Wisconsin needs to celebrate manufacturing

James S. Haney
Tags: manufacturing
Wisconsin is home to some of the most recognized companies in the nation and the world. Our state is home to more than 10,300 manufacturers that support more than 600,000 jobs. In fact, as a percent of total employment, Wisconsin employs the second-highest number of manufacturing workers in the United States.

We take pride in the quality of work we are famous for. Manufacturers are the engine that drives the Wisconsin economy, creating products that foster job growth in other sectors of our state economy.

We have a reason to celebrate our manufacturing successes.

Manufacturing contributes $47.7 billion, or 23 percent, to Wisconsin’s gross state product. Every $1 in manufactured goods generates an additional $1.43 worth of economic activity – more than any other economic sector.

In 2005, Wisconsin exported $14 billion in manufactured goods, making up 94 percent of the state’s total exports.

Manufacturers are good corporate citizens, giving freely of their wealth to help neighbors and communities. Manufacturers help keep Wisconsin strong and that means better jobs and brighter futures for our families and our communities.

However, in order to continue to celebrate these successes, we need to encourage students to consider manufacturing careers. According to the National Association of Manufacturers (NAM), our country will need 13 million new skilled workers by 2020.

Highly trained manufacturing professionals are in demand. According to a recent survey of CEOs of Wisconsin manufacturing companies, 57 percent reported they will be hiring employees. The vast majority of hires will be skilled workers for production jobs.

NAM reports: “The fundamental problem is young people have an outdated image of manufacturing today. They still think of manufacturing as it existed 50 years ago. Young adults do not realize that dynamic, cutting-edge technology has transformed manufacturing in ways that are hard to imagine if you haven’t visited a factory lately. Today’s modern manufacturing plant is filled with a broad range of jobs for students who have finished high school and wish to follow a technical career path or four-year degree. The future of manufacturing depends on overturning stereotypes so that a new generation can be introduced to the outstanding 21st-century career opportunities it offers.”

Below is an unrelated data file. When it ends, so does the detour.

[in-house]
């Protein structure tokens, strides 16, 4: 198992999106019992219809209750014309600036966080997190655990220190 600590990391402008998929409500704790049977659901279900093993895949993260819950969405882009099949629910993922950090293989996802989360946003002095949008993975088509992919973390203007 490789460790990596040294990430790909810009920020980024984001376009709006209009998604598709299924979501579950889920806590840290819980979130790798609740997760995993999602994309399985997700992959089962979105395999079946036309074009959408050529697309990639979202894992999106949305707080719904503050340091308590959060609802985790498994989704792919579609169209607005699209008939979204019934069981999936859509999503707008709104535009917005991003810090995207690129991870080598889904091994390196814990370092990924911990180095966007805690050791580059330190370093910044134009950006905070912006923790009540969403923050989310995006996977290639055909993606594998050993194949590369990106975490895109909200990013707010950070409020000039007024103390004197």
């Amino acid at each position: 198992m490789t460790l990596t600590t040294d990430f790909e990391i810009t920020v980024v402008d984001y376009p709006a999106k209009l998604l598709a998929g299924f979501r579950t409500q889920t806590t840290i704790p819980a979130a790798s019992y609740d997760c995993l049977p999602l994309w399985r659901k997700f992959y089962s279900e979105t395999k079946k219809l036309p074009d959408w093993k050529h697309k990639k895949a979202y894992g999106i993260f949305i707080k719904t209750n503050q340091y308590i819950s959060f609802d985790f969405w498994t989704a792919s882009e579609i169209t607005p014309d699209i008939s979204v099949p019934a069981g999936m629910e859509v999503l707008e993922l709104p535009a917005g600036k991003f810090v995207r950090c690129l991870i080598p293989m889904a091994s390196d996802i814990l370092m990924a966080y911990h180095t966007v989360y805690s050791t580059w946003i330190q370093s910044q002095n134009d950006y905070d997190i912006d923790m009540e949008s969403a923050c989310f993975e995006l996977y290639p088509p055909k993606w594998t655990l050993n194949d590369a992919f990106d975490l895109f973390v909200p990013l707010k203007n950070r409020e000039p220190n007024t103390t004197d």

If Wisconsin is going to continue to lead the nation and maintain its competitive edge in the global marketplace, we must do a better job promoting manufacturing as a career choice for our youth.

We need to do a better job educating students and their parents about the new reality of manufacturing providing high-paying, challenging, and interesting careers in technologically advanced environments.

The fact is Wisconsin manufacturers pay the highest wages averaging $44,153, compared to the average wage of all Wisconsin industries which is $34,388. Most companies also provide health care and other good benefits.

Manufacturing productivity continues to outpace gains in the nation and the world as manufacturers adapt their business to utilize new technology and compete in a global economy.

Manufacturers are responsible for almost two-thirds of all private sector research and development, which ultimately benefits other manufacturing and non-manufacturing activities.

Today, manufacturers employ skilled professionals trained in the latest software and technical equipment.

Wisconsin should be proud of its manufacturing heritage and celebrate the jobs manufacturers create every single day.

About the author:
James S. Haney is the president of the Wisconsin Manufacturers & Commerce. WMC is a statewide, non-profit business association representing Wisconsin business. Currently, the association has nearly 4,000 members that include both large and small manufacturers, service companies, local chambers of commerce and specialized trade associations. Promoting a healthy business climate since 1911, it is a merger of the Wisconsin Manufacturers Association, the State Chamber of Commerce and the Wisconsin Council of Safety. To learn more about this group, visit www.wmc.org.

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